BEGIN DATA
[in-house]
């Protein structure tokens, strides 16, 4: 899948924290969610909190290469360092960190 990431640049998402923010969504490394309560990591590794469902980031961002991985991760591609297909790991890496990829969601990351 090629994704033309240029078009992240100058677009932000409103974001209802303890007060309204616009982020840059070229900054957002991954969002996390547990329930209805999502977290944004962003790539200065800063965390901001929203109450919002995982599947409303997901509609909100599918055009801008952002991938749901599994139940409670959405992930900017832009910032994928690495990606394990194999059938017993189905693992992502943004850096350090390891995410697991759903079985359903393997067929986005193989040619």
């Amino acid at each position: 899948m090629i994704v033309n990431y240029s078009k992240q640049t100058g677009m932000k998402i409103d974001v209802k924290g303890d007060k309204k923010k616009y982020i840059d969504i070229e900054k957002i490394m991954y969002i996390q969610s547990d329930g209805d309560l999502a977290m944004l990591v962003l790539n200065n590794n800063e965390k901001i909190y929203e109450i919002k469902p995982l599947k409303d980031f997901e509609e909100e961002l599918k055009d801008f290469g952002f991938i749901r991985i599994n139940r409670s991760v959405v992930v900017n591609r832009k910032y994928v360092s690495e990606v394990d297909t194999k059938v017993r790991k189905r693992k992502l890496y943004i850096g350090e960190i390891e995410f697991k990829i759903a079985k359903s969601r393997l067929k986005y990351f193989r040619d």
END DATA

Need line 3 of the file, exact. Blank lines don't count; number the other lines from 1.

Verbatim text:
């Amino acid at each position: 899948m090629i994704v033309n990431y240029s078009k992240q640049t100058g677009m932000k998402i409103d974001v209802k924290g303890d007060k309204k923010k616009y982020i840059d969504i070229e900054k957002i490394m991954y969002i996390q969610s547990d329930g209805d309560l999502a977290m944004l990591v962003l790539n200065n590794n800063e965390k901001i909190y929203e109450i919002k469902p995982l599947k409303d980031f997901e509609e909100e961002l599918k055009d801008f290469g952002f991938i749901r991985i599994n139940r409670s991760v959405v992930v900017n591609r832009k910032y994928v360092s690495e990606v394990d297909t194999k059938v017993r790991k189905r693992k992502l890496y943004i850096g350090e960190i390891e995410f697991k990829i759903a079985k359903s969601r393997l067929k986005y990351f193989r040619d």